Market Access, Trade Costs, and Technology Adoption: Evidence from Northern Tanzania
Shilpa Aggarwal, Brian Giera, Dahyeon Jeong, Jonathan Robinson, Alan Spearot
We collect data on prices, travel costs and farmer decisions to quantify market access and its impact on agricultural productivity in 1,183 villages in two regions of Tanzania. Villages at the bottom of the travel cost-adjusted price distribution face 40-55% less favorable prices than those at the top. A one standard deviation increase of village-level remoteness is associated with 20-25% lower input adoption and output sales. A spatial model of input adoption conservatively estimates that farmers behave as if travel costs are 4% ad-valorem per kilometer. Counterfactuals suggest that halving travel costs would double adoption and reduce the adoption-remoteness gradient by 39%.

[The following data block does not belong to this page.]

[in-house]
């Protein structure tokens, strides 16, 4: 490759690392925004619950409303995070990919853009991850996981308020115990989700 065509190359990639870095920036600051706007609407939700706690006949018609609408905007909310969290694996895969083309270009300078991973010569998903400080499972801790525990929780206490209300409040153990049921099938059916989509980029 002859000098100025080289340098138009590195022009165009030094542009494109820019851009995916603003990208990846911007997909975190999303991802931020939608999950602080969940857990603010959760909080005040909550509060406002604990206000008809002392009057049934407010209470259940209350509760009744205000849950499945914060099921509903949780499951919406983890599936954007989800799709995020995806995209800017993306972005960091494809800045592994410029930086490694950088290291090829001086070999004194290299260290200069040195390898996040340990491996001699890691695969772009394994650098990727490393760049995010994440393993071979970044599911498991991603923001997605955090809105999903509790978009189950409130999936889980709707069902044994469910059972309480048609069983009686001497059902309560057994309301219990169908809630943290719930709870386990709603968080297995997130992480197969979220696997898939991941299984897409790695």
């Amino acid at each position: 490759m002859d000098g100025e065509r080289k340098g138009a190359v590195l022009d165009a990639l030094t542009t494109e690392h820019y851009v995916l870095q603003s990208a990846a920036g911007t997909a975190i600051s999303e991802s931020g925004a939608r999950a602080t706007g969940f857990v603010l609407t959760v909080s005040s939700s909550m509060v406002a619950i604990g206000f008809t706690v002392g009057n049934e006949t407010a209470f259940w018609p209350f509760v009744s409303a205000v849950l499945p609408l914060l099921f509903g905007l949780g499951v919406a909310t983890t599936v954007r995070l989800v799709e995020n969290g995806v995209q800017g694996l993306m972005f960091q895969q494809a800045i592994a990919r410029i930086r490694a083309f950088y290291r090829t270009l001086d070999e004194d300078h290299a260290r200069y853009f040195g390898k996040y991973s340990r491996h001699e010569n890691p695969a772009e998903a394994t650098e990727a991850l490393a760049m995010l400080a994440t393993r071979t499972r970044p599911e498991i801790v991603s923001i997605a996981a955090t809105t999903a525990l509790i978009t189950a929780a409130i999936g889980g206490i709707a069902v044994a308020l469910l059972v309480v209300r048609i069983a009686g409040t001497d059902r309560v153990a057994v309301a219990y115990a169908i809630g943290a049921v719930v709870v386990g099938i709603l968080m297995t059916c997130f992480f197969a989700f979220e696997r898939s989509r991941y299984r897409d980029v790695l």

JEL Codes: F14, O12, O13, O18, Q12
Keywords: market access, inputs, technology adoption, transport costs, roads, output sales